disprove negligencej but the court found that there was in the navigation of the ship in not bearing away sufficiently to port when the island was made a half point on the steamer's port bowj and in not verifying, by simple and easy methods of observation and calculation, the actual distance of the island, which was much less than the master supposed; and because the master relied upon his mere estimate and judgment of his position instead of verifying it by such calculations and observations as would quickly have shown him the truth. The Oity of Para, 44 Fed. Rep. 689. Upon the hearing of the present case the facts proved are substantially the same as beJorej except that it does not appear that at 5 P. M., before the stranding, the position of the steamer was accurately 'fhe master now testifies, on the contrary, that he had not obtained any accnrate observation since the previoJIs noon. The additional testimony taken in bohalf of the respondent shows in general the dangerous nature of the coast; that a prudent navigator, in going on the westward sideof Old Providence island in the night-time, would intend to give it a berth of about six miles, which the respondent testifies he also intendedj that the haziness of the atmosphere at that time made the estimate of the distance of land deceptive; that the currents of that region, depending upon the strength of the wind, usually run about north or northwest, varying from half a knot to two knots, or sometimes even more; and that up to the line of the coral reefs the water is so deep as to make soundings for the most part impracticable. Upon the additional testimony, I cannot find that the aspect of the case is substantially changed from that presented on the former hearing The master is not, indeed, to be held for error or mistake in the exer dse of his best judgment in the midst of uncertainties which there no means of correcting by observation. But when approaching a danger(IUS coast at night, in uncertain currents and in a deceptive atmosphere, it is the master's duty to make use at the first opportunity of all. the means provided f.or correcting by observation the errors of dead. reckoning. It is for the omission to make use of these means, and for this alone, that I am constrained to hold the master answerable. At 9:45 P. M. the southwestern point of the island was made half a point on the steamer's port bow, and was seen to stretch away like a black mass across to starboard. Reckoning according to the supposed speed of his ship from the position made by observation the previous noon, the master estimated his distance to be 12 miles from the island. HI' went to his cabin to prick out his position on the chart, and at 10 o'clock changed his course H points to port, namely, from N. by W. t W. to N. W. by N. t N. The captain stated that he estimated his speed at about 9 knotsj but in order to reach his supposed position 12 miles distant from the island from his position of the previous Doon, '(deducting a stop of three fourths of an hour,) he must, in fact, have counted upon a speed of about 9iknots, including, as he says, one balf knot for his estimate of the current, all sails being also set. Ten afterwards a further change of three fourths of a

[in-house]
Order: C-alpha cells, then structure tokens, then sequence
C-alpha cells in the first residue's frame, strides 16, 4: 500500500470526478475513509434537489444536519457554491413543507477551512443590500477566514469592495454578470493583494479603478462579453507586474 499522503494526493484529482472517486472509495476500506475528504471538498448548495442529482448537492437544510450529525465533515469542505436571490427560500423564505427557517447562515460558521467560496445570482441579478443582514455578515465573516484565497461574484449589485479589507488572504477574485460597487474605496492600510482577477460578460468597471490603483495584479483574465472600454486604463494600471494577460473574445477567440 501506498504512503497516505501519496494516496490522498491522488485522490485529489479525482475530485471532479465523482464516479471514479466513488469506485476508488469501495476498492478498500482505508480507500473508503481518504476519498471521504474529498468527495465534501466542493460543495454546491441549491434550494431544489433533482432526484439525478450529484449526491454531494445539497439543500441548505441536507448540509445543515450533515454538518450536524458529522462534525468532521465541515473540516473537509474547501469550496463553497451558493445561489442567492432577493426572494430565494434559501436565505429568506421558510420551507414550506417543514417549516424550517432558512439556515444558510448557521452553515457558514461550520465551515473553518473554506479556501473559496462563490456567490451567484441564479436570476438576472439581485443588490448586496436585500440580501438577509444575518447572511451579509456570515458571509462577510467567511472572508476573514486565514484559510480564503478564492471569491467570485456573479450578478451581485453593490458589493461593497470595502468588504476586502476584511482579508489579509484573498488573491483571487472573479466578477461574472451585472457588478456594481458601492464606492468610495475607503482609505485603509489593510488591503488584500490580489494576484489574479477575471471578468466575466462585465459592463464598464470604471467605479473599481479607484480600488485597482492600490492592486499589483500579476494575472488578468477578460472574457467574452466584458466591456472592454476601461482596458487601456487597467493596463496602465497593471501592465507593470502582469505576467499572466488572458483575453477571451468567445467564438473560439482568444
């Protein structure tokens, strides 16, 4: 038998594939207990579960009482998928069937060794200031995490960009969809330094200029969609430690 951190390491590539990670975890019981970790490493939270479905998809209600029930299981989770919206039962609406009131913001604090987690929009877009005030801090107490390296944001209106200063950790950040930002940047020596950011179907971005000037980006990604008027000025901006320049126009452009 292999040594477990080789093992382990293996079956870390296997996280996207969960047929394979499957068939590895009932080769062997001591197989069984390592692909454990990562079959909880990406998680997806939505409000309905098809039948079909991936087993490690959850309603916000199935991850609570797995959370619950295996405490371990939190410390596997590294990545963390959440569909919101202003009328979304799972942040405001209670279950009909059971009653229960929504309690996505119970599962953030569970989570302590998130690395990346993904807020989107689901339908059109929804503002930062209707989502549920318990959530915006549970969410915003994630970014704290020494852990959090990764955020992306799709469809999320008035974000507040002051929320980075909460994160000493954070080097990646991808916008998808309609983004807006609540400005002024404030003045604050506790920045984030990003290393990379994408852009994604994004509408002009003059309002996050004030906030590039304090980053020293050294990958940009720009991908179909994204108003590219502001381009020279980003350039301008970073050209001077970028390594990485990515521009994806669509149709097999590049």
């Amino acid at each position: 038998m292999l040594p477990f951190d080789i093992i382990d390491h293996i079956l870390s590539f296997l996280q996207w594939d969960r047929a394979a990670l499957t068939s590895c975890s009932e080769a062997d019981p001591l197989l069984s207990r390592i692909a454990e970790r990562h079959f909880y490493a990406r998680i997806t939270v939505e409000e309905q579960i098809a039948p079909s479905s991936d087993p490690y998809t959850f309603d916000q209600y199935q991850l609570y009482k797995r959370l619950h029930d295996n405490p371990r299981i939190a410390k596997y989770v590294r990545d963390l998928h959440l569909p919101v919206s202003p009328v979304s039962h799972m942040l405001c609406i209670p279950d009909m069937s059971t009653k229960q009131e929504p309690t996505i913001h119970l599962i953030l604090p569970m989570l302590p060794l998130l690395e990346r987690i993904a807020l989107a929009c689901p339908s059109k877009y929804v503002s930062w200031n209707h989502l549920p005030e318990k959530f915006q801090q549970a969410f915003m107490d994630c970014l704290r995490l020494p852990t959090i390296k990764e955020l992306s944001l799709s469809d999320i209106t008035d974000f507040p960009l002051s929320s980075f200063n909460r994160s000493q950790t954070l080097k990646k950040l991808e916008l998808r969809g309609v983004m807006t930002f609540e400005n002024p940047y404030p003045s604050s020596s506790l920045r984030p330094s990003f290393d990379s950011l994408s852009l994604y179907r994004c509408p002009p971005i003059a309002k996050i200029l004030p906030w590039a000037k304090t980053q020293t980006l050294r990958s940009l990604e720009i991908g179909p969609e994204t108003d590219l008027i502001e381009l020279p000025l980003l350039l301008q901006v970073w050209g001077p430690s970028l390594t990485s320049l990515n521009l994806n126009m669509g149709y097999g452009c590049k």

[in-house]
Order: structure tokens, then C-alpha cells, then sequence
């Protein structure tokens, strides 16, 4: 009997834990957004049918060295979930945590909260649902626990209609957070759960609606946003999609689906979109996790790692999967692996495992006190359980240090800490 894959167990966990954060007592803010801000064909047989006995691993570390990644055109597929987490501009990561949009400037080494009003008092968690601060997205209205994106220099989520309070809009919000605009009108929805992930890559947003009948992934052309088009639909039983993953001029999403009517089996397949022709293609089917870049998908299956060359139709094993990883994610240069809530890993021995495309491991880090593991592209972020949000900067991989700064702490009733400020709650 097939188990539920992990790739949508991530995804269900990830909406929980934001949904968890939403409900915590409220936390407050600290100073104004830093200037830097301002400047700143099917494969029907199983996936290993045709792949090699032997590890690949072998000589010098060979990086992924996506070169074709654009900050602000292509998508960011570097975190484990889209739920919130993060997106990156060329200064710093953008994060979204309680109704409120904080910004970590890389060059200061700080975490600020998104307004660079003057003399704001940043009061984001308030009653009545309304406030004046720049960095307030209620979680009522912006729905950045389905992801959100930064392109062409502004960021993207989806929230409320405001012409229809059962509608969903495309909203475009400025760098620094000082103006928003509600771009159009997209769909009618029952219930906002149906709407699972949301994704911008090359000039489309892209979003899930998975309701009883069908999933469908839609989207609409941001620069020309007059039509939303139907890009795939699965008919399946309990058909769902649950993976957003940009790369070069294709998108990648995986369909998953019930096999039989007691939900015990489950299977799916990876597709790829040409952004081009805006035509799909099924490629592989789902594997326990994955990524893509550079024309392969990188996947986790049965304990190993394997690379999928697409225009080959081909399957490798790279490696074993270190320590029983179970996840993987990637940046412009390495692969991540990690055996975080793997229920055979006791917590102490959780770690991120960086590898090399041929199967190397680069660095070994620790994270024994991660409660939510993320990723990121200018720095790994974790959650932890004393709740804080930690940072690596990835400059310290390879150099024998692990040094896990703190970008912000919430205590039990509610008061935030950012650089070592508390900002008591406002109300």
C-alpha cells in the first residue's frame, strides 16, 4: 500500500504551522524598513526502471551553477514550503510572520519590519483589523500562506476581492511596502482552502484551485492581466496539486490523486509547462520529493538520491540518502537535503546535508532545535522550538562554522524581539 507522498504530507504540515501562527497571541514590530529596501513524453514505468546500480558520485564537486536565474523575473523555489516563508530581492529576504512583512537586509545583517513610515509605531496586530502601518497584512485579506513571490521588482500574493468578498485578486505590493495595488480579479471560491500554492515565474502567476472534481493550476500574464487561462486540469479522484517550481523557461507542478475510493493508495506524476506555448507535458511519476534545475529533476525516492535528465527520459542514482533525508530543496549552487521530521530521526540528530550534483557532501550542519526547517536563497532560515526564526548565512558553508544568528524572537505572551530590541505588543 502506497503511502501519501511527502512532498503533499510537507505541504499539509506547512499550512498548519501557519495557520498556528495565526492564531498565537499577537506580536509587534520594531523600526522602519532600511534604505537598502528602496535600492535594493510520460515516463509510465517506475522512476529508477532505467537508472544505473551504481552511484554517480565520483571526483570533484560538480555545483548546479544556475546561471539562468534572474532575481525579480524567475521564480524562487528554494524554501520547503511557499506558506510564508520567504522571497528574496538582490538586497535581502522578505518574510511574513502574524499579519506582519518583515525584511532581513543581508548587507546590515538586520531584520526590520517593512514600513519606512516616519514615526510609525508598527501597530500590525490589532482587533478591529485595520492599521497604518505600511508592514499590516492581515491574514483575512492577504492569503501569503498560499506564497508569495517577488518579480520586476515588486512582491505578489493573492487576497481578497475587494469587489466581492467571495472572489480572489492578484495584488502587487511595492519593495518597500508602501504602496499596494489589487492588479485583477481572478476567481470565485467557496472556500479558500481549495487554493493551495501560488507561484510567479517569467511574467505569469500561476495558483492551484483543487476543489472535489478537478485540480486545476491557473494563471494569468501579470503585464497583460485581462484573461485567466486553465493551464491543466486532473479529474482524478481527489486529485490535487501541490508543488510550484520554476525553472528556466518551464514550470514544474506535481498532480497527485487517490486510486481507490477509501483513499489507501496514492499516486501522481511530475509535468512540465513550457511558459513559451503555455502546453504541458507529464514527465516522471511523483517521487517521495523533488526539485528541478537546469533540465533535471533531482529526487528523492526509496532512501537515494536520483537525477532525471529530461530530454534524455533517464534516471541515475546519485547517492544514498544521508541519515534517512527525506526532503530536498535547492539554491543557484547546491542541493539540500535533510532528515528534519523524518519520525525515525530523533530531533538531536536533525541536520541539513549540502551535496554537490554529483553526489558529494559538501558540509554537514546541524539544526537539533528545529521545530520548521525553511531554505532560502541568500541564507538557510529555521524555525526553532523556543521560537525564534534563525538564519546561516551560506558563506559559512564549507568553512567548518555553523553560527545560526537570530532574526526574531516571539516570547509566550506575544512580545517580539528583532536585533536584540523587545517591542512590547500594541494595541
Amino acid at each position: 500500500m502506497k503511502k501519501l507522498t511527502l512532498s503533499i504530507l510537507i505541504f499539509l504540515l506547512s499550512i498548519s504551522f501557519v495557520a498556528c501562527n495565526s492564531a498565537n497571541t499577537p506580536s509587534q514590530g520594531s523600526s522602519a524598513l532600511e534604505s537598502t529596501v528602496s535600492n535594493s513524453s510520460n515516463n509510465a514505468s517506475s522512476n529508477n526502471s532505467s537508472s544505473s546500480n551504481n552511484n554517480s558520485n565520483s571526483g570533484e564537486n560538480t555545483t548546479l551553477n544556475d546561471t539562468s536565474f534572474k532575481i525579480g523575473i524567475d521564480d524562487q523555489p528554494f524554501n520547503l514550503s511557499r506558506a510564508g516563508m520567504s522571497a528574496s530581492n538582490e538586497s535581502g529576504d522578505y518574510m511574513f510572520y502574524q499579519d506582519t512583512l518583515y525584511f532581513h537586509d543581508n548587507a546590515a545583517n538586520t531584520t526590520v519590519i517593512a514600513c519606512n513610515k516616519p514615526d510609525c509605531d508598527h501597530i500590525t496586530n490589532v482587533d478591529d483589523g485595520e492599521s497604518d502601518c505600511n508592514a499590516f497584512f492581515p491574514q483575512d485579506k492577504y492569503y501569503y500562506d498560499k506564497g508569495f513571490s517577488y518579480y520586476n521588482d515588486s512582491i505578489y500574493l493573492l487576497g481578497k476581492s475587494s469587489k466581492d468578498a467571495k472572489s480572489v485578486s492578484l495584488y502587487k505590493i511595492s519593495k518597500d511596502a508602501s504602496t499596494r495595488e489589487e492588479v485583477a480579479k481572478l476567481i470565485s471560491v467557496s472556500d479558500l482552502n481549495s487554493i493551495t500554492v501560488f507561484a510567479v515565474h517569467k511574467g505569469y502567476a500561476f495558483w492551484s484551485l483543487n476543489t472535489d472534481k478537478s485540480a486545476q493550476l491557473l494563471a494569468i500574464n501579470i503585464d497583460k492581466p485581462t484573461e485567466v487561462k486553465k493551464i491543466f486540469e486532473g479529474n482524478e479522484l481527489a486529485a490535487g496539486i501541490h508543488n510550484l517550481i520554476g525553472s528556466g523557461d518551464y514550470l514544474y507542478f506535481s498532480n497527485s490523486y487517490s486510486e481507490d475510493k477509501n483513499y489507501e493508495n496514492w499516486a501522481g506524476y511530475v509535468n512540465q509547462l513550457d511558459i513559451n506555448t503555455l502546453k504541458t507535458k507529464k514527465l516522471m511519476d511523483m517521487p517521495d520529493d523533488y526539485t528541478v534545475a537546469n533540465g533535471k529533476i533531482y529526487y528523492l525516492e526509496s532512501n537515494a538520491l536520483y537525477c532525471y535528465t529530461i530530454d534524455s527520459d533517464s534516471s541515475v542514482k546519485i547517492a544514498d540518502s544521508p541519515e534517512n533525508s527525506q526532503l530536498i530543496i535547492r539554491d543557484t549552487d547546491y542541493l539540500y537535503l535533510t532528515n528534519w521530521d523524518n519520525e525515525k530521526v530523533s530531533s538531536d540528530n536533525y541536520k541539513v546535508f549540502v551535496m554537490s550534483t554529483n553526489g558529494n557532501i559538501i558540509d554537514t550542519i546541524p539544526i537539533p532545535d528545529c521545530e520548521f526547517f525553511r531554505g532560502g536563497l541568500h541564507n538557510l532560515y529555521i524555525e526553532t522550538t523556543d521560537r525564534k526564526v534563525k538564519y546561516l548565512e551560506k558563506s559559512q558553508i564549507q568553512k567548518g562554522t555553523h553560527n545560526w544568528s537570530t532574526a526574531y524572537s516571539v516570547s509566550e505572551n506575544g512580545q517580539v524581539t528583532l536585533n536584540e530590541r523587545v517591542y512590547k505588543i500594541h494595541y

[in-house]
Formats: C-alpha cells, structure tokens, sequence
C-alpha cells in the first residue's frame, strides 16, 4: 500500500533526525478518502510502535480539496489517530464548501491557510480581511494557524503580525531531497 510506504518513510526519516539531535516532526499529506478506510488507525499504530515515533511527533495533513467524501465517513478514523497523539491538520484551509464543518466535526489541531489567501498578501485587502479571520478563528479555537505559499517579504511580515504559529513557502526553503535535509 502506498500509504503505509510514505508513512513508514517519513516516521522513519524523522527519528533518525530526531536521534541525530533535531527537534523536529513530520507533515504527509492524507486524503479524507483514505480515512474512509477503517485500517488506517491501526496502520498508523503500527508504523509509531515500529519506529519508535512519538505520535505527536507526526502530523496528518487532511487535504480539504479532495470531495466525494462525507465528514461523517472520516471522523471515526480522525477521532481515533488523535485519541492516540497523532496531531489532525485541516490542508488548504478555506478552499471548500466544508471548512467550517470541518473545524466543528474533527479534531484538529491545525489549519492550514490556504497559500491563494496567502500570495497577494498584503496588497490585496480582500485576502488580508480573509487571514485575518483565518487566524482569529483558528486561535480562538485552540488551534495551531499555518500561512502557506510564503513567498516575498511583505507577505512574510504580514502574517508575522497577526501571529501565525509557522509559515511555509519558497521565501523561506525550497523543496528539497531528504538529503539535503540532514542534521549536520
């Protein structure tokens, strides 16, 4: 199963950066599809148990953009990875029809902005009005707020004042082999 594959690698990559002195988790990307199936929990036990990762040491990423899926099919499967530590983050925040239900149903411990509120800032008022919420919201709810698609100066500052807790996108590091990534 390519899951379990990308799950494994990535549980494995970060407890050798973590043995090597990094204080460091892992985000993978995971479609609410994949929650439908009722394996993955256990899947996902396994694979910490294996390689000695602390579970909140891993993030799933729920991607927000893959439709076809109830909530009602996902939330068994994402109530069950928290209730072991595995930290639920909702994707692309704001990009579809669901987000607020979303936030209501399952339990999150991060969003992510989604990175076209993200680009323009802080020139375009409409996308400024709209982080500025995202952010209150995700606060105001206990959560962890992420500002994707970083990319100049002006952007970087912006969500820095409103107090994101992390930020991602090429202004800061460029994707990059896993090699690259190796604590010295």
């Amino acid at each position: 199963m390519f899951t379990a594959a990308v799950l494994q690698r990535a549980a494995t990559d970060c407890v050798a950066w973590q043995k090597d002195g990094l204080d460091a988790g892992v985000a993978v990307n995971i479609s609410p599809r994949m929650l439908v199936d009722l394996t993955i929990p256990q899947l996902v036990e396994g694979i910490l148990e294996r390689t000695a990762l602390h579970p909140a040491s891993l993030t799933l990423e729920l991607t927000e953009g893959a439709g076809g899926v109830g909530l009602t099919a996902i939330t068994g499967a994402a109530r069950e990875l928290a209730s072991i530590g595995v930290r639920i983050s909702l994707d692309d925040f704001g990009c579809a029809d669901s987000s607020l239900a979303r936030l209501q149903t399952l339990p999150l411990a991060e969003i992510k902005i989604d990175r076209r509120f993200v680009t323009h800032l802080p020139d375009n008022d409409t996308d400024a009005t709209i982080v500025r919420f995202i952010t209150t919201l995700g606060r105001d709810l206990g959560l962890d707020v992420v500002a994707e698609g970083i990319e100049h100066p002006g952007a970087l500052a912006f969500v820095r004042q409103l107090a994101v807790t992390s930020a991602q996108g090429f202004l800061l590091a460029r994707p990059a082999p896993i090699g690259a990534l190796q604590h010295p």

W. J'N. In 10 minuteS bows of the vessettstrti(:k'ona comll'eef in less' than four fathoms of water, at a.'point HmilesW';S. W. from shore. During "the .39 minutes aftei-the land 1ttts, reported one half of a point off the port bow; no observationwaB'made with thealidade to determine the distance;. and the speed of unchanged. L I do n6t'ascribe nny fault.or neglect to the master in estimating his distanCe from the'island to be 12 miles at the time when the land was reported one half a point on his port bow. But if there was any call upon tllechart, as he testifies he immediately did, to' it certaihly'his duty also, to observe the course-which, upon his own assumption ofa.\distance 0f 12 miles, would',benecessary in order to carry him at iii reasohliblysaJe distance, namely,6 miles from the coast, would have required, at the supposed as he says be distance of 12 miles, that hisicourse should have been changed to N. W. IN.; that iS1 3t points to port, instead of H points. Had he made such a change at that time, he would in:fact, although but half the distance frOm the land that he supposed, have just cleared the reefs. Had the change of It points been made when the land was reported, instead of 15 minutes afterwards, and, had he been 12 miles distant, that ohange eVElllat that distance, according to .my plotting of the navigation, woult;i'havecarried bini only 2! miles from land, instead of 6 miles; and the 'subsequent addition8:1 change()f three fourths of a point miles away from the would not have been sufficient to carry him land. Upon themastel"s own estimate of his position, therefore, the courses which he took were not sufficient, even had they ,been taken at once, to ca.rry him half the distance from the shore that he now says he intended. This mistake could only have arisen' from great inattention to thachai't l or, entire neglect to ascertain from it ,his proper course. , 2. I think there was an equal neglect of duty in not making observationsby the ·sJidadeto verify his actual position. The ship was provided with this instrumellit, and by the use of it the bearings of the point of the island on the port or starboard bow lit different times could have been quickly taken, and with all the accuracy necessary for -tical purposes. . !tis stated in general terms for the defense, that the end af the island did not afford a sufficiently precise object for such I cannot give any weight to this excuse. The western. end was sufficiently marked. to enable its bearing on the port bow tobtildetermined, namely, half a point. Observations with the alidade would have shown the rapid change in, its bearing at short intervals. The tables prepared for giving the distance upon any two of such obsel'vatiorisena bled the approximate distance to be obtained very :quickly. l!:V.l1i81t' the' supposed distance of 12 miles, when the land ,was reportedaha'lf point on, the port bow, was the master's duty to port at 'least two poiIits, fora glance at the chart would show that. tha.t wa& nece!l$ary to' clear thed·eefs. Observations. with the alidade made five minutesa.part would have shown such a change in the angle of the-banring of the head of land seen, as to indicate that its distance